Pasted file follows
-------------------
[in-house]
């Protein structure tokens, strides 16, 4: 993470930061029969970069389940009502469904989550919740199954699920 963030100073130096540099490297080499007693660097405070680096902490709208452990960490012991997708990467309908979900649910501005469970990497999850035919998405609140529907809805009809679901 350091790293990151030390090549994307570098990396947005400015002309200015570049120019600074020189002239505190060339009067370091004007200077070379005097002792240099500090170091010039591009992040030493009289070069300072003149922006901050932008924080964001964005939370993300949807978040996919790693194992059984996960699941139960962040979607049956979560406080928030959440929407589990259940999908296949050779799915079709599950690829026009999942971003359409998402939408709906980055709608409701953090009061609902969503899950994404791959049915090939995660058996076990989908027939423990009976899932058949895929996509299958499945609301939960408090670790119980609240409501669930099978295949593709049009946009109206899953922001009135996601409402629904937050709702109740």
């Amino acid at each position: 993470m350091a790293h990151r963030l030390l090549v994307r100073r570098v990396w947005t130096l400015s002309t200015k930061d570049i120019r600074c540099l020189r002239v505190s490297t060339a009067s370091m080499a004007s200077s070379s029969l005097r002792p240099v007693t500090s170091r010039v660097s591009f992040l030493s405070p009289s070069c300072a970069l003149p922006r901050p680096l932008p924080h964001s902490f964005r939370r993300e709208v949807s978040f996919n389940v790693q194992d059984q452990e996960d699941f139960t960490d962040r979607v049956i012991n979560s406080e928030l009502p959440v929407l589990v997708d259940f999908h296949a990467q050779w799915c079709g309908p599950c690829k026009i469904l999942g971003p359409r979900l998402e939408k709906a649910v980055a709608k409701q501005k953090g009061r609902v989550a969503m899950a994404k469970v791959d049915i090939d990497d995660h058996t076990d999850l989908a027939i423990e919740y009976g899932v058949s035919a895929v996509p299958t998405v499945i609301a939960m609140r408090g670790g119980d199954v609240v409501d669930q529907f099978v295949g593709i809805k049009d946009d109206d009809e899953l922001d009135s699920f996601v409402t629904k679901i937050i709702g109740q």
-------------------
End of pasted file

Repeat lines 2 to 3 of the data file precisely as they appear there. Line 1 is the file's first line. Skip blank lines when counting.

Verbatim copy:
């Protein structure tokens, strides 16, 4: 993470930061029969970069389940009502469904989550919740199954699920 963030100073130096540099490297080499007693660097405070680096902490709208452990960490012991997708990467309908979900649910501005469970990497999850035919998405609140529907809805009809679901 350091790293990151030390090549994307570098990396947005400015002309200015570049120019600074020189002239505190060339009067370091004007200077070379005097002792240099500090170091010039591009992040030493009289070069300072003149922006901050932008924080964001964005939370993300949807978040996919790693194992059984996960699941139960962040979607049956979560406080928030959440929407589990259940999908296949050779799915079709599950690829026009999942971003359409998402939408709906980055709608409701953090009061609902969503899950994404791959049915090939995660058996076990989908027939423990009976899932058949895929996509299958499945609301939960408090670790119980609240409501669930099978295949593709049009946009109206899953922001009135996601409402629904937050709702109740």
């Amino acid at each position: 993470m350091a790293h990151r963030l030390l090549v994307r100073r570098v990396w947005t130096l400015s002309t200015k930061d570049i120019r600074c540099l020189r002239v505190s490297t060339a009067s370091m080499a004007s200077s070379s029969l005097r002792p240099v007693t500090s170091r010039v660097s591009f992040l030493s405070p009289s070069c300072a970069l003149p922006r901050p680096l932008p924080h964001s902490f964005r939370r993300e709208v949807s978040f996919n389940v790693q194992d059984q452990e996960d699941f139960t960490d962040r979607v049956i012991n979560s406080e928030l009502p959440v929407l589990v997708d259940f999908h296949a990467q050779w799915c079709g309908p599950c690829k026009i469904l999942g971003p359409r979900l998402e939408k709906a649910v980055a709608k409701q501005k953090g009061r609902v989550a969503m899950a994404k469970v791959d049915i090939d990497d995660h058996t076990d999850l989908a027939i423990e919740y009976g899932v058949s035919a895929v996509p299958t998405v499945i609301a939960m609140r408090g670790g119980d199954v609240v409501d669930q529907f099978v295949g593709i809805k049009d946009d109206d009809e899953l922001d009135s699920f996601v409402t629904k679901i937050i709702g109740q």